Web Exclusive | April 2012 | By Brendan O’Brien

The Pink Slime Dilemma

Public outcry sparks debate over what to do with lean finely textured beef.

One month after the “pink slime” controversy initially made waves across the U.S., a new report shows that consumers are still concerned about the contents of the meat they eat at quick serves.

The controversy, ignited after an ABC News report detailed the use of the additive lean finely textured beef (LFTB) in fast food burgers and tacos, is forcing quick-serve operators to set the record straight with customers and re-evaluate what they put in their food.

According to a recent survey conducted by Harris Interactive Inc., 76 percent of adults indicated a level of concern about LFTB being used as an additive in the meat they consume, while 30 percent stated they were “extremely concerned.”

The poll, conducted in collaboration with Red Robin International Inc., which says it does not use LFTB in its burgers, also found that 88 percent of adults are at least aware of the issue.

Quick-service giants have sought cover from the issue in a variety of ways. Wendy’s, for example, responded with ads in eight major daily newspapers telling the public that it does not use LFTB. Wendy’s spokesman Bob Bertini says that while the ads were an unusual step for the company, they were necessary to ensure Wendy’s stood out from “the clutter.”

“We had to set the record straight. We wanted to make it clear what our beef standards are and what we stand for in terms of the quality of our product,” Bertini says. “We felt it was important given the confusion to add some clarity to the conversation surrounding Wendy’s.”

Wendy’s also took advantage of the ads to tell consumers that all of its beef comes from cattle raised in North America and that the company does not use fillers, additives, or preservatives.

“It costs us [to run the ads], but we are not willing to compromise our standards,” Bertini says. “We can’t speak for others in the industry, but we wanted to do what we felt was right for Wendy’s.”

McDonald’s released a statement at the height of the controversy, stating that it removed LFTB from its supply chain last August. Other quick-service chains have attempted to have a dialogue about “pink slime” with their customers, using the media to explain their practices with LFTB.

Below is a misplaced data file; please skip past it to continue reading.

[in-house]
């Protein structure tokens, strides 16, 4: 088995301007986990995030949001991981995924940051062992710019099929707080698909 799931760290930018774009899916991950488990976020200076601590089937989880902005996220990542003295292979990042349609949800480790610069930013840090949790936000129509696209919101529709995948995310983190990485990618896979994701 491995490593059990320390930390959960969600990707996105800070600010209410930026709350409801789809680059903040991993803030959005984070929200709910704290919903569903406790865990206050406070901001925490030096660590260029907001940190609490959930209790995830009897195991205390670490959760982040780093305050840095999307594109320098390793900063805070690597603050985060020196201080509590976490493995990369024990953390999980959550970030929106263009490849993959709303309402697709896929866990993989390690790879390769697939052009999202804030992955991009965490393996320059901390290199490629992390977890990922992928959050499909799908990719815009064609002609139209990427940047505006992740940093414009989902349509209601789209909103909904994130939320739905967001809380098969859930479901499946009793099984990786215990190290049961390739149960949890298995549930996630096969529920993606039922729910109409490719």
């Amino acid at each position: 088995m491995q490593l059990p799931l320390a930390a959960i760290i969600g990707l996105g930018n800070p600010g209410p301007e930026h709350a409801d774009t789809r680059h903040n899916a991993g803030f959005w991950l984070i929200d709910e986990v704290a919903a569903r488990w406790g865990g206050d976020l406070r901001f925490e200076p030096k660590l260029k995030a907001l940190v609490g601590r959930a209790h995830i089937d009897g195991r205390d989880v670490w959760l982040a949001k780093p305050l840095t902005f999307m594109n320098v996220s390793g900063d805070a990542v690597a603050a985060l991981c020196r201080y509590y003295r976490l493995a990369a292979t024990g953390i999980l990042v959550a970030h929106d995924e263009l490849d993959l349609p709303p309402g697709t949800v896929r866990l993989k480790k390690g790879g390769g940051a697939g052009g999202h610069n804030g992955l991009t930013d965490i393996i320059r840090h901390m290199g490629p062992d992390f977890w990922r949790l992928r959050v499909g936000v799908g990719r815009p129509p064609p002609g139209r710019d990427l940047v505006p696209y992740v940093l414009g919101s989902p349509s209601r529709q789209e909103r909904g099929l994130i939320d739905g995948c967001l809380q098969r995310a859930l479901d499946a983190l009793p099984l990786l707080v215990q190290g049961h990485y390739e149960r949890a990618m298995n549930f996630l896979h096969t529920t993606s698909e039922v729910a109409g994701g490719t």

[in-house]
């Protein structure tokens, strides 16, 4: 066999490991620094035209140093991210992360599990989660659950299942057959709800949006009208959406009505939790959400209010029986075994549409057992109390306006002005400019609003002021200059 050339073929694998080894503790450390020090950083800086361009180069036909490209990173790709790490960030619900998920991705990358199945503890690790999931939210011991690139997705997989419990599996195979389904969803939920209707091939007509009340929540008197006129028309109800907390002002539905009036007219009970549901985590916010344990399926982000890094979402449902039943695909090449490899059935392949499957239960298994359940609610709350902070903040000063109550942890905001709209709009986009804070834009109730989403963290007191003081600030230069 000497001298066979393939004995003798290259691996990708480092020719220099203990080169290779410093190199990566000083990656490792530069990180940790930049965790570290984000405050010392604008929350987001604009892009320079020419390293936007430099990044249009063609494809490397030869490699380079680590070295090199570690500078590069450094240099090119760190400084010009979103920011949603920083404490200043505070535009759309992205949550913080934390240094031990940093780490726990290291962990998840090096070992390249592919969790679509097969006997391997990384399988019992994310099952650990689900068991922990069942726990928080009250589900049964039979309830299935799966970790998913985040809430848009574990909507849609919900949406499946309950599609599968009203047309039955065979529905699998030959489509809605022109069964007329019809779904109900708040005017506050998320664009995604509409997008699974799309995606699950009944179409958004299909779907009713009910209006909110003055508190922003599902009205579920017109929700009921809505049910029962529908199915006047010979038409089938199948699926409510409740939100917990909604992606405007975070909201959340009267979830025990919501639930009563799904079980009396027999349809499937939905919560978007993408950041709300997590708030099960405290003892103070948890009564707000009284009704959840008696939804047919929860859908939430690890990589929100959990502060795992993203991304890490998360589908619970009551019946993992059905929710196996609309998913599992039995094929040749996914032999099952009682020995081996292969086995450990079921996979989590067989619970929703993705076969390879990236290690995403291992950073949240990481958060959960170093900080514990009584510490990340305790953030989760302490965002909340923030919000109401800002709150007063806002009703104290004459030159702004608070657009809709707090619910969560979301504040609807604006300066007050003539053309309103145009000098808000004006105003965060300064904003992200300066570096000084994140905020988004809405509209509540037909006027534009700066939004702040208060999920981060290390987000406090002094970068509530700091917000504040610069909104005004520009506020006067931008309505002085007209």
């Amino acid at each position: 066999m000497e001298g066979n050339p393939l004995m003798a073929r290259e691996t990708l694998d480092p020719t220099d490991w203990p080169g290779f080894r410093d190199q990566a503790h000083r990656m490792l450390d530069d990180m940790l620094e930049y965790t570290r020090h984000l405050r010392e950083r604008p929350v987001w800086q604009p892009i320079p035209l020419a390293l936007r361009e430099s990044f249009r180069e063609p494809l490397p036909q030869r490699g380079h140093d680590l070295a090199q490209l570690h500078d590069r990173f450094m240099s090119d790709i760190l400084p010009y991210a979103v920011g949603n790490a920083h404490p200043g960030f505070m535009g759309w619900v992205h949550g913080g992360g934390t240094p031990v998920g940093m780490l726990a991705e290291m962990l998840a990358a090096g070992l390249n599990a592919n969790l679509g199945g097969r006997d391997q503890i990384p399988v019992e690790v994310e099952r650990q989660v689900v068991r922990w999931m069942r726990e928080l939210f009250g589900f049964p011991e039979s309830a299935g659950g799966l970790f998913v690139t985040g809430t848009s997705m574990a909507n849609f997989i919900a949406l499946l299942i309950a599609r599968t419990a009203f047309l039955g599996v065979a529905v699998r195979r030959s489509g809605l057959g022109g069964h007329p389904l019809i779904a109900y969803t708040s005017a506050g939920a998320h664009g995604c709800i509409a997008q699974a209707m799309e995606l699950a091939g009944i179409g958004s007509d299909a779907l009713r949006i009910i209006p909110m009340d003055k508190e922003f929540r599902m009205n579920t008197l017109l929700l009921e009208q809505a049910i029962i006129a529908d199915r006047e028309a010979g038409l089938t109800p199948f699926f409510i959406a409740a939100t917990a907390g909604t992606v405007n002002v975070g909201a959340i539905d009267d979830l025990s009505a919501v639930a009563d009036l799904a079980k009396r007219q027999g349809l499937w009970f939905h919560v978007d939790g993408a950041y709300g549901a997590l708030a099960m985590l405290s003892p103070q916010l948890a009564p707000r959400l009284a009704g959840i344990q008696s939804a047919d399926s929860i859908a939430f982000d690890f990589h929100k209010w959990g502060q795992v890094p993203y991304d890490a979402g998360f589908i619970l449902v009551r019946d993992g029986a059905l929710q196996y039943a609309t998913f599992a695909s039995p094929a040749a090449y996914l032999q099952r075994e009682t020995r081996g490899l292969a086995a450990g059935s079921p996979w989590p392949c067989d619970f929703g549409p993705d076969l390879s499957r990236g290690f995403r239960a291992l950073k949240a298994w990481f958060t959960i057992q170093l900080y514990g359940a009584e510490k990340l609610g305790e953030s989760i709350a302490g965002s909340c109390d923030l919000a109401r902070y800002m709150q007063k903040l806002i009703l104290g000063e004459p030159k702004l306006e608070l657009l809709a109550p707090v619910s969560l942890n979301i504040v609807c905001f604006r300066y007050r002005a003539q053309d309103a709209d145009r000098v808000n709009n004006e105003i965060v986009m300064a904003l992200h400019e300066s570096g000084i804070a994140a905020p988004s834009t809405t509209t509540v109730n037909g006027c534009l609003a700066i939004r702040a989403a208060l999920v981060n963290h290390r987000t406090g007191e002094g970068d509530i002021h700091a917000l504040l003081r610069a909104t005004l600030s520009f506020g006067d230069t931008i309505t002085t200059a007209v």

While quick serves attempt to do damage control with consumer outcry against “pink slime,” the food industry is trying to make sense of how the controversy was ignited in the first place and how it should treat LFTB moving into the future.

“What has to happen in the future is quick-service companies have to start thinking about the implications of virtually all the things that they say and do.”

According to the experts, lean finely textured beef is trimmed from larger beef and steak pieces, then slightly heated and spun, which separates the fat from the lean beef. The product is treated with ammonium hydroxide, an antimicrobial agent that is commonly used throughout the food industry to improve food safety, and added to regular beef product.

John Stanton, a professor in food marketing at St. John’s University, says LFTB is harmless and that customers angry over its use don’t clearly understand what it is.

“[Suppliers] are creating meat that is 90 percent protein at a very economical price, and they let the food police and the online [critics] basically ruin a really good product,” Stanton says.

He says the term pink slime was used internally at beef suppliers, and that their failure to realize how harshly the public would perceive it is at the root of their problem.

“There are no longer internal expressions, everything is external and everything is available to everybody,” he says. “What I think has to happen in the future is that [quick-service companies] have to start thinking about what are the implications of virtually all the things that they say and do.”

Some of the controversy has been the result of consumers being misinformed, confirms Ryan Cox, assistant professor of meat science at the University of Minnesota.

“As we continue into the information age, we are seeing a very good thing in the fact that people are learning more and more about where their food comes from,” Cox says. “But, in so doing, there is ... information about processes that they do not fully understand. These are fairly long-standing practices in agriculture.”

Cox says the agriculture industry is and should be interested in transparency. The LFTB controversy is “an opportunity for the agriculture and food industries to tell their story and explain what they are doing,” Cox says.

Still, after the uproar caused by the ABC News report, many in quick service are likely to avoid using LFTB. And some in the industry are happy to know it will become a less significant part of menus nationwide.

“It’s actually really exciting that the public is getting excited about the fact that there is crap in their beef,” says Hans Hess, CEO of Elevation Burger, which serves grass-fed, free-range, organic beef.

Hess says the company is taking advantage of the “pink slime” controversy to remind customers about where its beef comes from. Signs will be displayed in restaurants stating that Elevation Burger does not use LFTB.

Why? “Just in case those people that come to us just for taste and do not realize what they are eating is pretty darn good for them, that they can have that assurance,” Hess says.